I tried to get Bill Connelly to name a date, but he wouldn’t. Instead he came into Maureen Kirk’s date and  muscled himself into the conversation. But, he didn’t discuss the assessor’s job, just gave his take on issues before the Board of Supervisors. Which is where he belongs if you ask me. I can’t stand a jumper – somebody who runs for an office and then shags it halfway through. And Connelly is making no bones about the salary being twice as much! He’s got no qualifications for this office. And, Al told us – there are only two days of the year when an assessor is required to be in the office.   Is that how Connelly intends to run the assessor’s office? Show up the two days that he is required, then go home and collect that fat salary? And let’s not forget – pension and benefits, based on that $120,000 + salary.  

As for the others,  I will work on contacting them, at the very least, to tell them about Diane Brown coming in. I’m worried that this race will go to Connelly because he’s got name recognition (Sheesh Bill – think you put up enough signs?)  and because people don’t know what the assessor’s job is. And, he’s been raising money since way before he announced. It was pretty clear he wouldn’t commit to a date with us because he knew there was no money in it. Bill, could you wipe that slobber off your chin, you’re freaking me out.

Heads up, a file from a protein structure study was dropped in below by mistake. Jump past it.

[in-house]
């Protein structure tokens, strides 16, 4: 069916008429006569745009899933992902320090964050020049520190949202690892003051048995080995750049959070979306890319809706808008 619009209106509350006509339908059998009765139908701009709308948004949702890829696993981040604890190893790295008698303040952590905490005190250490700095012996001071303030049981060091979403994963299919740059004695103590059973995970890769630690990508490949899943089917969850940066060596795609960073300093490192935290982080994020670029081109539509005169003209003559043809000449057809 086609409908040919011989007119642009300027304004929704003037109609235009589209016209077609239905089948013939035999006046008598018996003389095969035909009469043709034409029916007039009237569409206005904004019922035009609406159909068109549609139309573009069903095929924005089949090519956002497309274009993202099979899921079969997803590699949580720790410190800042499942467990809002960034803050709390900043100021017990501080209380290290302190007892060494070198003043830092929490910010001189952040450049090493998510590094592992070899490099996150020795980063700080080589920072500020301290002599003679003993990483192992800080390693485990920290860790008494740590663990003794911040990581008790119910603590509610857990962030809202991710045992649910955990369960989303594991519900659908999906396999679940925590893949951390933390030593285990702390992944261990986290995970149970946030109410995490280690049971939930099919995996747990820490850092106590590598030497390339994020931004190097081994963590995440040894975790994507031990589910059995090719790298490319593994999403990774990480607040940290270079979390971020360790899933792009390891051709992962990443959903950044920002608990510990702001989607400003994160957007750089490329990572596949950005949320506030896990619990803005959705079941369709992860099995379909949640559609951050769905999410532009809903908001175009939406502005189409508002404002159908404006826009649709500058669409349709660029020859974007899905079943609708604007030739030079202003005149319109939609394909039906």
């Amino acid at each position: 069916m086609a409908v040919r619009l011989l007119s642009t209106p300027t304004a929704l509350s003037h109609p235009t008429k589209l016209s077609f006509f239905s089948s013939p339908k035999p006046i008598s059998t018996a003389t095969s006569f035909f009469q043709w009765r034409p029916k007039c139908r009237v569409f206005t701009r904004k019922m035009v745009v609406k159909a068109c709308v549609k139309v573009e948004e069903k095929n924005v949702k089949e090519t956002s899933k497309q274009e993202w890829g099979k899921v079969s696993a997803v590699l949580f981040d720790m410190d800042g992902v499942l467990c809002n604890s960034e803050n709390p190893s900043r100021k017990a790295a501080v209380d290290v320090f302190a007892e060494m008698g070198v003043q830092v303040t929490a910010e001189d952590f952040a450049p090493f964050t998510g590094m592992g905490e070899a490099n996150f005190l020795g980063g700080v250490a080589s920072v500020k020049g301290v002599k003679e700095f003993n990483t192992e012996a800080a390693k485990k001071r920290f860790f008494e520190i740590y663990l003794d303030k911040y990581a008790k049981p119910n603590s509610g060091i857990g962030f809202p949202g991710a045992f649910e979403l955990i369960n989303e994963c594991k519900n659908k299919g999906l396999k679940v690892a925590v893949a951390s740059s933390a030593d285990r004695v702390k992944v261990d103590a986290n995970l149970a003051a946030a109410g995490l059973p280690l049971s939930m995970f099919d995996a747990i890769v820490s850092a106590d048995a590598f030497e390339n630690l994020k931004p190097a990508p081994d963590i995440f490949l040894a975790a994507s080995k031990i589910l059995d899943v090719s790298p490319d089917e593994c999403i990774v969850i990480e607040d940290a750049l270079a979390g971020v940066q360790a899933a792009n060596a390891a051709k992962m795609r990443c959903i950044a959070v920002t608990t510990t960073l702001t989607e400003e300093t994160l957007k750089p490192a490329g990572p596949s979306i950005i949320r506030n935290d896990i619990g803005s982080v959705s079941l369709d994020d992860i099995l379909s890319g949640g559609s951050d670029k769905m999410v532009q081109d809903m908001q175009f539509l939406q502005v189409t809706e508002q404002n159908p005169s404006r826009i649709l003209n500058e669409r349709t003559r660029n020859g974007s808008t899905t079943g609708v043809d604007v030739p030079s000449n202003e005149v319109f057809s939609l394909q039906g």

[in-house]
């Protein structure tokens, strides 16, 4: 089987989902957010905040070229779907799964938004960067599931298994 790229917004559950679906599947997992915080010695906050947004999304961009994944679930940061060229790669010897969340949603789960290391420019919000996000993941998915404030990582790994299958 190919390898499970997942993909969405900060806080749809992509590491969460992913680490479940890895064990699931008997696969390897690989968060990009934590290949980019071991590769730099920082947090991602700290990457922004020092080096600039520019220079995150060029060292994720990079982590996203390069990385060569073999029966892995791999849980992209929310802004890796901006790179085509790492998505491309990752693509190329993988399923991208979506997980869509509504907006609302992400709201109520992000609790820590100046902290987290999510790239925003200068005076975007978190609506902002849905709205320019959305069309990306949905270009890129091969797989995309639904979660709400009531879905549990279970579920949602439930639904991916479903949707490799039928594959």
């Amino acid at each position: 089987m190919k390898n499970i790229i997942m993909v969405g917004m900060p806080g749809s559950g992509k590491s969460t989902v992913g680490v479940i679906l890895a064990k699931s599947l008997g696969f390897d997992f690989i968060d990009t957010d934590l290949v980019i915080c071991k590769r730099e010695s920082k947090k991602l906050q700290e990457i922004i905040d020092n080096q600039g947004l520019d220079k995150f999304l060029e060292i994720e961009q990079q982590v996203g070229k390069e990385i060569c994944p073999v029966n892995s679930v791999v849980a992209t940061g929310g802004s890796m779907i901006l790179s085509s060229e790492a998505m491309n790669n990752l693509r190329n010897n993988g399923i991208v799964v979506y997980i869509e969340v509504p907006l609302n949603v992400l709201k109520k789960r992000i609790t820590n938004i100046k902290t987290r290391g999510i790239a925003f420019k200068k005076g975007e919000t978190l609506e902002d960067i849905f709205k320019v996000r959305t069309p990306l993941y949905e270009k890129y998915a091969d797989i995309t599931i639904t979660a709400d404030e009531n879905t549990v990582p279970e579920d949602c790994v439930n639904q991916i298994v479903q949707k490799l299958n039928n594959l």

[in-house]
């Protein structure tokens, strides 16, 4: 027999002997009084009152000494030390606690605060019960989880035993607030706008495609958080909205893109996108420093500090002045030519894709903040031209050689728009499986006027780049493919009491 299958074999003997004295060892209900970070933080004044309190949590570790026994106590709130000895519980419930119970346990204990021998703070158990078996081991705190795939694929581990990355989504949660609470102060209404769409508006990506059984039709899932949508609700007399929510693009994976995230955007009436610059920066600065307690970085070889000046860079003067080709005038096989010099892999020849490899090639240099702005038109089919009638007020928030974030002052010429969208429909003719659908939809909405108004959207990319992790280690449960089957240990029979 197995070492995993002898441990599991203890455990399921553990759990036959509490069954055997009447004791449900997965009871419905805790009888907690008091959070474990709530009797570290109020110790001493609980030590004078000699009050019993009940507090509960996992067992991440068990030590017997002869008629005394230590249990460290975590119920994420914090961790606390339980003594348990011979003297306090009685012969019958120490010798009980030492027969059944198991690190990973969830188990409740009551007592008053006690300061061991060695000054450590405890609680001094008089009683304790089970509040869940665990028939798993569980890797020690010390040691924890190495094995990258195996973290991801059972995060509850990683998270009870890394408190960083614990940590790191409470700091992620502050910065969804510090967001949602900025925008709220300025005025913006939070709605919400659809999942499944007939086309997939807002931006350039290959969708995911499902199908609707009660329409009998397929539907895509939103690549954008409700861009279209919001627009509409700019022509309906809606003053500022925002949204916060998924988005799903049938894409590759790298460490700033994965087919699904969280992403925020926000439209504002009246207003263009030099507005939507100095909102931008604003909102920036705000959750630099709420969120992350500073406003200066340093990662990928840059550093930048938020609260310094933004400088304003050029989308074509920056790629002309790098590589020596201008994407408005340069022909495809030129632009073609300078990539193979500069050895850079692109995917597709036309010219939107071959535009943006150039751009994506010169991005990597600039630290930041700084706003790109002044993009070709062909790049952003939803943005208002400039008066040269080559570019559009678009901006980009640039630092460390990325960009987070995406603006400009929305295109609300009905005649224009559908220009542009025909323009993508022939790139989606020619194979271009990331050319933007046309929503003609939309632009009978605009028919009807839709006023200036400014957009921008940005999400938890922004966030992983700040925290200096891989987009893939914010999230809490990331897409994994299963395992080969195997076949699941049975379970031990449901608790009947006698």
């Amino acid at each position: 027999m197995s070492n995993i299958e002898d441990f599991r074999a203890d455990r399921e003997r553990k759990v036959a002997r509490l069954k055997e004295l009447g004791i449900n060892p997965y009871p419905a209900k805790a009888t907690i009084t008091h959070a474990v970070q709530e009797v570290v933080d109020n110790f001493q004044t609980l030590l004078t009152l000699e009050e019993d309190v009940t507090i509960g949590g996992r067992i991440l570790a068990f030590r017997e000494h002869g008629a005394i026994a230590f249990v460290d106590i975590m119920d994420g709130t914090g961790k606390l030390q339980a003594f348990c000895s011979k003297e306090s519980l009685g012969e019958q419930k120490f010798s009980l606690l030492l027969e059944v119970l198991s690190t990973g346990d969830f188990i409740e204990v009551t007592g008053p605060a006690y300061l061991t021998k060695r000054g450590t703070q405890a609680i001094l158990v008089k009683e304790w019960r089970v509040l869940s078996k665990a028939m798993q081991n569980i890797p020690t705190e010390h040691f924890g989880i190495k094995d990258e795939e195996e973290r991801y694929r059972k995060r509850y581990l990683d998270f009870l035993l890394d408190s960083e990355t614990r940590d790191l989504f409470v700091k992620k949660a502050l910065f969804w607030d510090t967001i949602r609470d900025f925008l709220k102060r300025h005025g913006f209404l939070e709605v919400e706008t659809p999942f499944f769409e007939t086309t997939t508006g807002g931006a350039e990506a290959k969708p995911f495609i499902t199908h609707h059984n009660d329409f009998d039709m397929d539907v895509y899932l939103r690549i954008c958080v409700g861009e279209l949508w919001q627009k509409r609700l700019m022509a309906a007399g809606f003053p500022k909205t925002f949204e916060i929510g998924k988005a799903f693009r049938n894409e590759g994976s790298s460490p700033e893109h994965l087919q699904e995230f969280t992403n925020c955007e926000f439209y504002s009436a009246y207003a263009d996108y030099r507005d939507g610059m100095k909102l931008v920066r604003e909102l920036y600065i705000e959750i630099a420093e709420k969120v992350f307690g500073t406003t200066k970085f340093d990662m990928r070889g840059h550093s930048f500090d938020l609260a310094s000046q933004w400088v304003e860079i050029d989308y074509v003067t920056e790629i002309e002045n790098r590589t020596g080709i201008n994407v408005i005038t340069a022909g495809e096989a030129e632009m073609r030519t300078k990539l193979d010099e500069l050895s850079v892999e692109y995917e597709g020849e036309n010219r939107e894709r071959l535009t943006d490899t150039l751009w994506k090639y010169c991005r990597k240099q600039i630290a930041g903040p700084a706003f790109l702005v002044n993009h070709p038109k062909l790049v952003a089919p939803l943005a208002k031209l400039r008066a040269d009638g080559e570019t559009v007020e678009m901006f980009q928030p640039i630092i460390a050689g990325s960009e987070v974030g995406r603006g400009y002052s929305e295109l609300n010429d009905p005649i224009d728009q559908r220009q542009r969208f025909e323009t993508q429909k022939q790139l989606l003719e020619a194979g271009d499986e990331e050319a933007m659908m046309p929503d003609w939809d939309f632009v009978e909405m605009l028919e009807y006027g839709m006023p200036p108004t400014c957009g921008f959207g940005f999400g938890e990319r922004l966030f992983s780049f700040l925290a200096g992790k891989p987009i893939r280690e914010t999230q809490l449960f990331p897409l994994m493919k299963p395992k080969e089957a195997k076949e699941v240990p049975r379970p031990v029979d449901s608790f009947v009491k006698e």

Good questions to ask the assessor candidates are, how do you evaluate a property, where do you collect comps, do you actually physically view the property or use maps, etc. How do these folks feel about prop 13? Al has mentioned he’d like to see some analysis of how much money we’re losing to prop 13 – does that kind of talk turn you on or off? We need to talk about this stuff, come on down and bring your questions.